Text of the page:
Our twelve-year-old son Milo made the Sweet and Tangy Chilli Beef Salad from this cookbook for a potluck at our house and it was a great success, not only because it tasted good but because he got a taste of how sweet it is to be praised for your cooking! This book has good instructions and very helpful process photos showing the kids doing the cooking. Every recipe is from a different country – jambalaya from the United States and jollof rice from Ghana, heavy on the grains and vegetables, light on red meat.

Our School Garden! by Rick Swann, Christy Hale 

School gardens are proliferating across Baltimore, thanks in part to organizations such as Gather Baltimore. This book of poems celebrates and explores the sensations and revelations that a garden can offer a kid – holding a handful of compost, eating a leaf, watching a bug. Lively mixed-media illustrations offer readers lots to look at.


Older kids and kids who have already learned the difference between a simmer and a boil will appreciate cookbooks that let them create meals on par with what the grownups make. Look for cookbooks that mention teens in the title, or even the word “college.” Kids with an interest in cooking may want to think about food as a subject for science projects or research papers – I’ve also reviewed a few books about the skills and science that surround food and cooking.

How to Cook by Maggie Mayhew

This book has gotten a lot of play in our house, in part because it offers so many choices of recipes. My sons have made the Lamb tagine and Empanadas, both of which were flat-out fantastic, and Chocolate mousse and Profiteroles, neither of which were quite as successful. The techniques in those cases – folding egg whites into chocolate, beating yolks into pastry dough – required more finesse and by-eye judgment than a young cook can learn from a book. Don’t let that stop you from considering this cookbook though. Once I took over that profiterole dough, those little cream puffs made our family Oscars watching party truly fancy.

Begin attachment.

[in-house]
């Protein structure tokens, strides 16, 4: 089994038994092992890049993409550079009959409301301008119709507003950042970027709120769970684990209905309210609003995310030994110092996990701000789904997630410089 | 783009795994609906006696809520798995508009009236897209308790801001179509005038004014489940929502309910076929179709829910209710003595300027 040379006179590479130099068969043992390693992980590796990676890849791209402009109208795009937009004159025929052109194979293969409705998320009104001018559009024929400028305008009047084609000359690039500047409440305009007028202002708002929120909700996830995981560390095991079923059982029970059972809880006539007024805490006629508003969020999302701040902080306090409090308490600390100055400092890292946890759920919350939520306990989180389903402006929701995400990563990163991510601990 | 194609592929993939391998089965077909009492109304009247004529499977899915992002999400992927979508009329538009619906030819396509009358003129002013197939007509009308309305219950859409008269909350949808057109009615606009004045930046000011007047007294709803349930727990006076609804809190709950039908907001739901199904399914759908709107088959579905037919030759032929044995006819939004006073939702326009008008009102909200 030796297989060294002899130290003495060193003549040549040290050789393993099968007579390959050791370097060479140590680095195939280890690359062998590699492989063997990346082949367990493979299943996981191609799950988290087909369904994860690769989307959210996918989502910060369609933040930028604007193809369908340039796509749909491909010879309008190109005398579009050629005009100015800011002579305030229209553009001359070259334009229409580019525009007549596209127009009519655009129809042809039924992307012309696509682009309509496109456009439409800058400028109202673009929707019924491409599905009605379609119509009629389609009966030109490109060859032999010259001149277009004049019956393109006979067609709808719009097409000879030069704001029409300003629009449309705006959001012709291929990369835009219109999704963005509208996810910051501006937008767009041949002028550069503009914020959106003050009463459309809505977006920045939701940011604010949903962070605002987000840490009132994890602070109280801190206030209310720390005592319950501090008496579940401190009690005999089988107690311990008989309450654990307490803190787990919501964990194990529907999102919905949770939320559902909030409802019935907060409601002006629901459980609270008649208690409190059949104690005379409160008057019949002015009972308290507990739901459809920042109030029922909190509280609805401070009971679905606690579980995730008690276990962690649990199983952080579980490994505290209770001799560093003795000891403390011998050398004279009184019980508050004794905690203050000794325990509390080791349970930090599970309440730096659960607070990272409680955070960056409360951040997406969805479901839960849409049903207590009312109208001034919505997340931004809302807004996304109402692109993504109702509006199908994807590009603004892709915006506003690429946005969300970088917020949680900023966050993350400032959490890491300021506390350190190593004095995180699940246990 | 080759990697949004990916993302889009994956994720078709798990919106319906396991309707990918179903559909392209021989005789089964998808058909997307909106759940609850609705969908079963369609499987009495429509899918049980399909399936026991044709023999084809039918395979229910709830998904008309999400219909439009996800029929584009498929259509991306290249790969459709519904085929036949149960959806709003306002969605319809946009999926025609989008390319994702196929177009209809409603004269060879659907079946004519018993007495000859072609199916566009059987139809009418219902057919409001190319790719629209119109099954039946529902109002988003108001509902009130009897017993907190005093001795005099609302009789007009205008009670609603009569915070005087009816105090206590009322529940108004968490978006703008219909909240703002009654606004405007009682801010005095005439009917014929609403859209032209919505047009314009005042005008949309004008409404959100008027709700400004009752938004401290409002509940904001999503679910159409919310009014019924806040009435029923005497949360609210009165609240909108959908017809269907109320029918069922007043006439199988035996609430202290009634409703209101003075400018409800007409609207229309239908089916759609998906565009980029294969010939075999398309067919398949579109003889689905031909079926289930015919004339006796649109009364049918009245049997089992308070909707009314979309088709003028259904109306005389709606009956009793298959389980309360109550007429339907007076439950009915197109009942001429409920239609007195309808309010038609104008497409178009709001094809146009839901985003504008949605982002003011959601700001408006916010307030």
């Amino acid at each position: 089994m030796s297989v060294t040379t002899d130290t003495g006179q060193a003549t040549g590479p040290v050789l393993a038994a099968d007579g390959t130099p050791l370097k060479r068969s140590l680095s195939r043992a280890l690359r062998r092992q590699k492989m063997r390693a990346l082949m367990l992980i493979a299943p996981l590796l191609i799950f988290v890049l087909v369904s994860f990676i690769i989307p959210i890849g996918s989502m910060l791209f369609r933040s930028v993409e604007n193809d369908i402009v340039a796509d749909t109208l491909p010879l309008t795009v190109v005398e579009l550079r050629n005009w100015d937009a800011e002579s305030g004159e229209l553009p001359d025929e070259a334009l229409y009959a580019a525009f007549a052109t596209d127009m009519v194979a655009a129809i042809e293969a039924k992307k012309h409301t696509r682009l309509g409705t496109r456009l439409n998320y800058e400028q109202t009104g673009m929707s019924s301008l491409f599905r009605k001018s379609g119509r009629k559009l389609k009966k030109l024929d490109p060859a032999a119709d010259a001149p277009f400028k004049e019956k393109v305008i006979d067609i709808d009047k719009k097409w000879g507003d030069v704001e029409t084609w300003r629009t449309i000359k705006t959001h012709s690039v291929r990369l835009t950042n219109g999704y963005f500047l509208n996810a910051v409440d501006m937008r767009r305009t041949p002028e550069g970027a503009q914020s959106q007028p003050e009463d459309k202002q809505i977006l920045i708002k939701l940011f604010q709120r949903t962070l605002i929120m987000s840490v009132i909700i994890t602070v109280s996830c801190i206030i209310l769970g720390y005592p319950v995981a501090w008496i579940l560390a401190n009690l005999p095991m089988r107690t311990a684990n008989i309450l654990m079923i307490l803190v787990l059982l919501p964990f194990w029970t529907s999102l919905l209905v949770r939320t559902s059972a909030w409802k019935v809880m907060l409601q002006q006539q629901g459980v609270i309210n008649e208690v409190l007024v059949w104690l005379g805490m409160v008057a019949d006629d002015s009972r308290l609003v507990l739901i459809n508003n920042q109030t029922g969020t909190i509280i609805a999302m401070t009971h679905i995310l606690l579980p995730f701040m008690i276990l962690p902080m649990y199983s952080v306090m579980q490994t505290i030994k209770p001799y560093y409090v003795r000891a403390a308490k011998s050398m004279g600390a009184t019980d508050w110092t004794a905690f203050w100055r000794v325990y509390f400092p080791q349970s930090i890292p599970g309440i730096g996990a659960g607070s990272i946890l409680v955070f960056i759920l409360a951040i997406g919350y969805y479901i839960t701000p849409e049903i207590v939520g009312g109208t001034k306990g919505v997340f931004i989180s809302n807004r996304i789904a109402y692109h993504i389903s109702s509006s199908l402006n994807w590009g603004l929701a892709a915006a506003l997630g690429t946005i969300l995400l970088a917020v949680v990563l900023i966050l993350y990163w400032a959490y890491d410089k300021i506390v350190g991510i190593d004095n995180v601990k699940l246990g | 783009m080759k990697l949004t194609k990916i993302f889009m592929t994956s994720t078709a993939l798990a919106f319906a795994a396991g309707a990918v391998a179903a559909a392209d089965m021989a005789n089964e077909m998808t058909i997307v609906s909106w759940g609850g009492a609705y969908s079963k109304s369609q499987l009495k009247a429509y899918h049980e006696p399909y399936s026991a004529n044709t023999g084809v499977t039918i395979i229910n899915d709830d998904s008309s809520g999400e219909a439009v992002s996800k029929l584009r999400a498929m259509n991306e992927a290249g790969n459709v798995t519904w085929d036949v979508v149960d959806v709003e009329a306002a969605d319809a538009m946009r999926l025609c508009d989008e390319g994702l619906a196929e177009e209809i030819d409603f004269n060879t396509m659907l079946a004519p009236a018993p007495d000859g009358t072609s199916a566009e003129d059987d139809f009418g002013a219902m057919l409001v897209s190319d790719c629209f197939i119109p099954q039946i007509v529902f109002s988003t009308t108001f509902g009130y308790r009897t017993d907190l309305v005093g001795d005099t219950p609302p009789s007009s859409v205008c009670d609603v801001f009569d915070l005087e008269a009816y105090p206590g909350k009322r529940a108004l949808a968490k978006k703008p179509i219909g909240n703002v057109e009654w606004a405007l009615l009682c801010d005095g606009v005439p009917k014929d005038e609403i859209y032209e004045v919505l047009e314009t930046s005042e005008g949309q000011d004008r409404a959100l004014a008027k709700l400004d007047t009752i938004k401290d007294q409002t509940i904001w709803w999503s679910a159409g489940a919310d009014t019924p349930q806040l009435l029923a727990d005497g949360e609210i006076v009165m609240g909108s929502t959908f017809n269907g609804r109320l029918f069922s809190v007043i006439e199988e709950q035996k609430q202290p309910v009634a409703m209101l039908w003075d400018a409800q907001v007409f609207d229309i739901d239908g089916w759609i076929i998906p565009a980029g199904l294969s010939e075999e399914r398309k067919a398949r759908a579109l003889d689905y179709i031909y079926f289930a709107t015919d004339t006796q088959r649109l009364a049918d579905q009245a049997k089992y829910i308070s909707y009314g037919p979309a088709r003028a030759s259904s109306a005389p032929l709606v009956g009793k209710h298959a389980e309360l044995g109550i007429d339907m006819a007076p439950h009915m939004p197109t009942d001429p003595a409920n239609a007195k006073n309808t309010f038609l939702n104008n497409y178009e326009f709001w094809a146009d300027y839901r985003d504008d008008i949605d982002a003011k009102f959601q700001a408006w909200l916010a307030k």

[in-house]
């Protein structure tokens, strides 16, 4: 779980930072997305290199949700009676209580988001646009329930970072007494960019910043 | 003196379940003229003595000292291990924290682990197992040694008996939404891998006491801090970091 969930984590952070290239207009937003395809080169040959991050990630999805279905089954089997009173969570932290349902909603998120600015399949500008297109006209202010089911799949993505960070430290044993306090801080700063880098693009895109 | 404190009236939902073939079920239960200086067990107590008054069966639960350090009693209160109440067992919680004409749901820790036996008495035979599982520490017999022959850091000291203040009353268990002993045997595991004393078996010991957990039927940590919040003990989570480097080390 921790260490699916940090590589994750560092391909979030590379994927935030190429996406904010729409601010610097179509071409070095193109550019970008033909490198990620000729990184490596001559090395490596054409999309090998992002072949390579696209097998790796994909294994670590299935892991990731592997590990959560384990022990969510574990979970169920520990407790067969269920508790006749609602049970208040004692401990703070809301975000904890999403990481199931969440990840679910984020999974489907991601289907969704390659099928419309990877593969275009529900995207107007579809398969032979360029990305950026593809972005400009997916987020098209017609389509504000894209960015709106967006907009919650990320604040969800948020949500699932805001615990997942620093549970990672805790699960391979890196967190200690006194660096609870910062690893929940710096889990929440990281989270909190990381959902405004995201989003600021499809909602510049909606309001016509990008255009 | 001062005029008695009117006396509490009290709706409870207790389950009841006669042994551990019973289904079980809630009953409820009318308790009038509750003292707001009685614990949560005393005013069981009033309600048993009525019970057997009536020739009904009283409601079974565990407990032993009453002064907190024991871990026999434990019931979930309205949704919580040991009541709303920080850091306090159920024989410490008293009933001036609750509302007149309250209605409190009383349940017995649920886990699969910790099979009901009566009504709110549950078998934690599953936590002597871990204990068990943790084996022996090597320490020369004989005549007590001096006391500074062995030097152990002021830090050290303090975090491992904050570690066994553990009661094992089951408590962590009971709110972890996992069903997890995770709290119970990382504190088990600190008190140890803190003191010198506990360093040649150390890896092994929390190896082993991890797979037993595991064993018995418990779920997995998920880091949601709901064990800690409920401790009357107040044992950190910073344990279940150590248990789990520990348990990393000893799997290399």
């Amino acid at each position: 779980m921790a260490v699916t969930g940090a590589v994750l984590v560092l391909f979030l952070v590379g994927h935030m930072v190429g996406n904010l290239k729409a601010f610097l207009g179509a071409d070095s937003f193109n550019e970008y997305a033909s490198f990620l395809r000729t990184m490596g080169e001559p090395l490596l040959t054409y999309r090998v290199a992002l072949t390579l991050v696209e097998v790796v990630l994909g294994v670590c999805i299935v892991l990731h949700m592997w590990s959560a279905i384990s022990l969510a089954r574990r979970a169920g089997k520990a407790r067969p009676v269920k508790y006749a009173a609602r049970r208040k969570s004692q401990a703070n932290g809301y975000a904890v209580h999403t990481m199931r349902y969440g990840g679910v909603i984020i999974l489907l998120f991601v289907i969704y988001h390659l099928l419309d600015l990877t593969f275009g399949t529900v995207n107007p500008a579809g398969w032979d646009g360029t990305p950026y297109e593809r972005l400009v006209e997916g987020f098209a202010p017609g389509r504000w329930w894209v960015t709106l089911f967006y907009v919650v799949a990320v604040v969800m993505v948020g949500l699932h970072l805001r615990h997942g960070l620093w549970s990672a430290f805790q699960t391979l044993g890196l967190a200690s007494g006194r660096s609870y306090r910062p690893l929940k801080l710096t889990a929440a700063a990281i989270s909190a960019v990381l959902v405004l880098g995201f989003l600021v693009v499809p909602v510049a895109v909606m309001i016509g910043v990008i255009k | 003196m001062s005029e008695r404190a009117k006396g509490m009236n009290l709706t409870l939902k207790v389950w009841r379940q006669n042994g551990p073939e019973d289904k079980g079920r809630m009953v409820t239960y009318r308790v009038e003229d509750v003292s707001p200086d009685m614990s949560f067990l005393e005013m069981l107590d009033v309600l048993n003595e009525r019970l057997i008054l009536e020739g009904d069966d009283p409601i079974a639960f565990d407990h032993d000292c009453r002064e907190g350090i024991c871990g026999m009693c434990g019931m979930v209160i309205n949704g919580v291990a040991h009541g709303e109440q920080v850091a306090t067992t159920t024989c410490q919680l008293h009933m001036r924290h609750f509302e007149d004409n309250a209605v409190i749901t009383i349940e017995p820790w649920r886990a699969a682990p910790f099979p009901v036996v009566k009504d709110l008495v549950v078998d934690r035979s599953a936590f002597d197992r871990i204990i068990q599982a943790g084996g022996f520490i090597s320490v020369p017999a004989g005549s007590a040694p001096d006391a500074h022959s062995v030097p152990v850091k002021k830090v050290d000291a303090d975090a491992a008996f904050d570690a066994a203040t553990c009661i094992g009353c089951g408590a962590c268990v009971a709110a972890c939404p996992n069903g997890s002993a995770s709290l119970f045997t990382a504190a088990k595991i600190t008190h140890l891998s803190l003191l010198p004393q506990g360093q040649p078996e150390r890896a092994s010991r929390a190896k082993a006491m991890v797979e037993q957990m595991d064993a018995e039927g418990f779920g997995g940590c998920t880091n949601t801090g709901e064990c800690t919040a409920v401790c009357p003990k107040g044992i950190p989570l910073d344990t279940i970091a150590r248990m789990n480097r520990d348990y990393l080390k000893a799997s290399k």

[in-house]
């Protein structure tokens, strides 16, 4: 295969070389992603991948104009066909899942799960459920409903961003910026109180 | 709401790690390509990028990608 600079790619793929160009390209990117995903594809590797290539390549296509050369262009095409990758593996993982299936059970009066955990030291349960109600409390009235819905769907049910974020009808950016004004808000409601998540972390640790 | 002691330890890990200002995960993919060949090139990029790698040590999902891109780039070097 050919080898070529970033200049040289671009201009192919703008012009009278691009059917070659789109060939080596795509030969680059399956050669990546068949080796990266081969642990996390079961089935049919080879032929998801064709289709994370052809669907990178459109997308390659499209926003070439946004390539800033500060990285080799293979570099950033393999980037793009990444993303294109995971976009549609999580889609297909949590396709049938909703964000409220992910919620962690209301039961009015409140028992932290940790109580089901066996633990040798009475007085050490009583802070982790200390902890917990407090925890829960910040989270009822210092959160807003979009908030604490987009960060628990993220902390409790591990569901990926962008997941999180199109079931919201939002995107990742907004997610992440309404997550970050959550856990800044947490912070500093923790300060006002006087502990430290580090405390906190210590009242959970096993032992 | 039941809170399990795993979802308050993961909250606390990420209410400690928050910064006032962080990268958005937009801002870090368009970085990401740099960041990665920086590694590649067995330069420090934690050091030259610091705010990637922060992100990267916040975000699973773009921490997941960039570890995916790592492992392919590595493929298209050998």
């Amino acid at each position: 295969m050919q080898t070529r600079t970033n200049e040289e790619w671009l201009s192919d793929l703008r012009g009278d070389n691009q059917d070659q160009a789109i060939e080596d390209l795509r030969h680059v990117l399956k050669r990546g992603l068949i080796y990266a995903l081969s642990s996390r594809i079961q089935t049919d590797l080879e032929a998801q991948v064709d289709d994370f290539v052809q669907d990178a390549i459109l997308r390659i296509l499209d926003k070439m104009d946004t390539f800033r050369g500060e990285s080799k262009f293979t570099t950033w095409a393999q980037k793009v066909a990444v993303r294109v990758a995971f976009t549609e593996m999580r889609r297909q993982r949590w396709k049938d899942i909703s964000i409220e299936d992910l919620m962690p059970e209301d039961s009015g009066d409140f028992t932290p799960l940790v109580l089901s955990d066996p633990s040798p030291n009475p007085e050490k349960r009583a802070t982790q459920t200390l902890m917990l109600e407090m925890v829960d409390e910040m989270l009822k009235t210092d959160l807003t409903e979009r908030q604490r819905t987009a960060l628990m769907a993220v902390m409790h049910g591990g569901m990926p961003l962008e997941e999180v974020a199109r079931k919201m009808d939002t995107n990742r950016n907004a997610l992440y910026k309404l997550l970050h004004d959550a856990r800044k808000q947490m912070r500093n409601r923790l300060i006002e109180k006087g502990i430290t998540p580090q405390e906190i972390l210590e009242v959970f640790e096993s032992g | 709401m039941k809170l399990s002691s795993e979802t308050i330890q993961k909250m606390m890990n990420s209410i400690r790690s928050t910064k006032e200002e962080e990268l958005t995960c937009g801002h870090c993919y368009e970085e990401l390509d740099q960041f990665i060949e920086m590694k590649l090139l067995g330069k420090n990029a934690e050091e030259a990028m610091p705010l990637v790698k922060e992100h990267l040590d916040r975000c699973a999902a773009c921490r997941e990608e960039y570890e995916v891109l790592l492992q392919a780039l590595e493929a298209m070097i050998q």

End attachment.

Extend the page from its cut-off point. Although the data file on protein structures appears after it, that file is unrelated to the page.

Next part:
Cooking With Meat and fish by Claire Llewellyn and Clare O’Shea

Part of a series called Cooking Healthy, this book follows beef, lamb, pork, poultry, and fish from breeding, production, and processing to putting it on a plate. Adult cooks could probably learn a thing or two from these unusually informative skinny little books. I know I did. And the recipes aren’t bad either – we tried Fish Pot Pie and Chicken Soup (you can tell a lot about a cookbook by its chicken soup recipe) and were pleased with the results.

Starting From Scratch: What You Should Know about Food and Cooking by Sarah Elton

How to shop, what heat does to food, how to substitute ingredients – there’s lots in this informative book that even adult cooks probably don’t know. Abundant illustrations keep the pages turning.

You can read all of Paula's book reviews on her blog, Pink Me